… , and consider the rights, benefits and the extent of reciprocal recognition afforded by the non-U.S. jurisdiction to reinsurers whether the jurisdiction imposes credit for reinsurance requirements on reinsurers licensed and domiciled in the U.S that are at least as favorable as those provided by the provisions of this section.
- CFR Model Law § 2(E)(5)(b) Requires certified reinsurers maintaining trust funds to have separate trusts for reduced collateral purposes which are “secondarily obligated to secure all obligations secured by the other account…”Issue: The provision’s cross-liability requirement could affect the segregation of the trusts and could create confusion among cedents and regulators as to the collateral ultimately available to U.S. ceding companies. The provision also raises operation concerns related to how and when a trustee would distribute assets pursuant to a demand.
Resolution: The last sentence of §E(5)(b) should be deleted.
- CFR Model Regulation § 8(B)(4)(d) Requires non-U.S. reinsurers to file a report regarding their assumed/ceded business.Issue: Requiring this new, substantial reporting requirement for non-U.S. reinsurers, for all business, is an unnecessary burden.
Resolution: We urge the Task Force to obtain information concerning assumed business from the Schedules F&S filed by U.S. ceding insurers. With regard to a certified reinsurers’ retrocessions, we recommend that non-U.S. reinsurers be required to simply provide baseline information, and agree to provide additional information as needed. An example of such baseline information could be a schedule showing:
a. The aggregate amount of premiums ceded by the certified reinsurer to all of its reinsurers.
b. The identity, rating, and amount ceded to each of its top 10 reinsurers (or to establish some similar threshold for determining “material” cessions).
This basic information would provide regulators with the facts needed to assess how reliant the reinsurer is on its own outwards reinsurance and would identify the applicant’s major reinsurers. In most cases, we expect that this information will satisfy regulators and no further inquiry would be required. Where this initial information raises questions regarding the quantity or quality of the reinsurer’s protection, regulators would and should have the right to request additional details.
9. CFR Model Regulation § 8(B)(5)
Issue: Enforcement of U.S. judgments – See 1(b) of this list.
Resolution: Although evidence that a reinsurer frequently resists enforcement of a final U.S. judgment should raise credit concerns, and it is a practice that be discouraged, requiring collateral for all reinsurance ceded by U.S. ceding insurers because a reinsurer disputes one judgment, rather than for the specific transaction at issue, seems overly punitive. There are certainly limited cases, for example where a U.S. judgment is issued by a court that did not have proper jurisdiction over the parties or where the reinsurer never received valid notice of the proceeding, where a challenge is proper and is allowed by both U.S. law and international protocols.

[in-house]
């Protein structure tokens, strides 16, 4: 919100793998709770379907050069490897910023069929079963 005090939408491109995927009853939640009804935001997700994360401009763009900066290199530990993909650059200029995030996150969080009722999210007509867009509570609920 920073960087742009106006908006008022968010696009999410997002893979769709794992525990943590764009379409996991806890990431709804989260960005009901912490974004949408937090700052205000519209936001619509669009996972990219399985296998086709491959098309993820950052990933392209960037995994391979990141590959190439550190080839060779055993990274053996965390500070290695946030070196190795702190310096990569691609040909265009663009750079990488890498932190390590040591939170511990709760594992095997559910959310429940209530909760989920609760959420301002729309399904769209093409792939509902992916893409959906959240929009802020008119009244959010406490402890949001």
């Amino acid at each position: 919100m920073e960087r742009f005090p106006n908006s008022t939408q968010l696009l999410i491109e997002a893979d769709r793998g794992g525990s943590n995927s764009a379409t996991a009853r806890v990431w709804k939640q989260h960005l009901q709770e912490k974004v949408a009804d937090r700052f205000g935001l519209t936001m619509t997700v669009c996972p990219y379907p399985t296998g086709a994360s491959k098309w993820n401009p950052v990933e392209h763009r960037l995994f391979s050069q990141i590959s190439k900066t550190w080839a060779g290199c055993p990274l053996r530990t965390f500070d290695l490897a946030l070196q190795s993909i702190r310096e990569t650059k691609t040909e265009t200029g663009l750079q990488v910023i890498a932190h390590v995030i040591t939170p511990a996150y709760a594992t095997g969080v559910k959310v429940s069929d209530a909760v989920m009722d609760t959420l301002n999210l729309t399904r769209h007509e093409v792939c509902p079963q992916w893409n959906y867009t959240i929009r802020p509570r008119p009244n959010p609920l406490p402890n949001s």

10. CFR Model Regulation § 8(B)(6)
Requires the reinsurer to file an annual list of all disputed and overdue reinsurance claims
regarding reinsurance assumed from U.S. domestic ceding insurers.
Issue: This information is subjective and it is already available from ceding insurers.
Resolution: Only a change in information materially relevant to a reinsurer’s individual financial situation should be required.
11. CFR Model Regulation § 8(B)(7)(c)
Provides that if the certified reinsurer’s rating is upgraded, the new rating applies only to prospective business but if the rating is downgraded, the reinsurer has to post additional security on a retroactive basis.
Issue: The downgrade clause can only equitably apply the increased funding provision to business written prospectively. It would be punitive to impose the provision on a retroactive basis.
Resolution: We oppose retroactive application of this “downgrade” clause and suggest that any such retroactive application should be left to the parties to negotiate.
The Task Force also should ensure that the “Tawa proposal” in Section 2(D)(3) of the Model Law and Section 7(B)(2) of the Model Regulation do not place reinsurers in run-off in a better position than active reinsurers who are downgraded. It appears that run-off reinsurers may have an ability to reduce their collateral requirements under Section 7(B)(2) of the Model Regulation, whereas a reinsurer who is downgraded but still writing business would have to increase its collateral pursuant to Section 8(B)(7)(c) of the Model Regulation.
12. Impact on Jobs
Some opponents claim that this legislation will have a negative impact on jobs.
- Opponents making this claim have not presented a coherent supporting argument.
- This legislation is a pro-free market, pro-consumer measure designed to increasereinsurance capacity and drive unnecessary costs from the regulatory system.
- Legislation that improves regulatory efficiency has always been considered pro-job growth legislation.Impact on Credit for Reinsurance Accounting
Interested parties have been discussing the impact of reduced collateral on the Schedule F accounting for cedents.
With respect to non-U.S. trusteed reinsurers maintaining a multibeneficiary master reinsurance trust (“MRT”) which additionally set up a supplemental multibeneficiary reinsurance trust (“SRT”) for reduced collateral cessions, we strongly urge the Reinsurance Task Force not to change the accounting practice for cedents. Both MRT and SRT liabilities should be reported under Schedule F – Part 3 “authorized non-US insurers.” There should be a accounting uniform treatment of all trusts with automatic full financial statement credit according to the very concept and continuing practice of trusteed reinsurers.
We assume that the Reinsurance Task Force does not intent to negatively affect the status of a non-U.S. trusteed reinsurer when becoming an eligible reinsurer for reduced collateral.
14. Moving Elements from the Model Regulation to the Model Law
Opponents suggest moving many elements of the NAIC Model Regulation into the Model Law.
- Proponents believe the issues addressed in the NAIC Model Regulation are more properly left to rulemaking.
- The issues addressed by regulation are areas state legislators should not want to hardwire into statute.o Many provisions address current, specific issues that may change in the long term. Addressing such issues via regulation is the most proper manner to ensure that state regulatory regimes remain timely.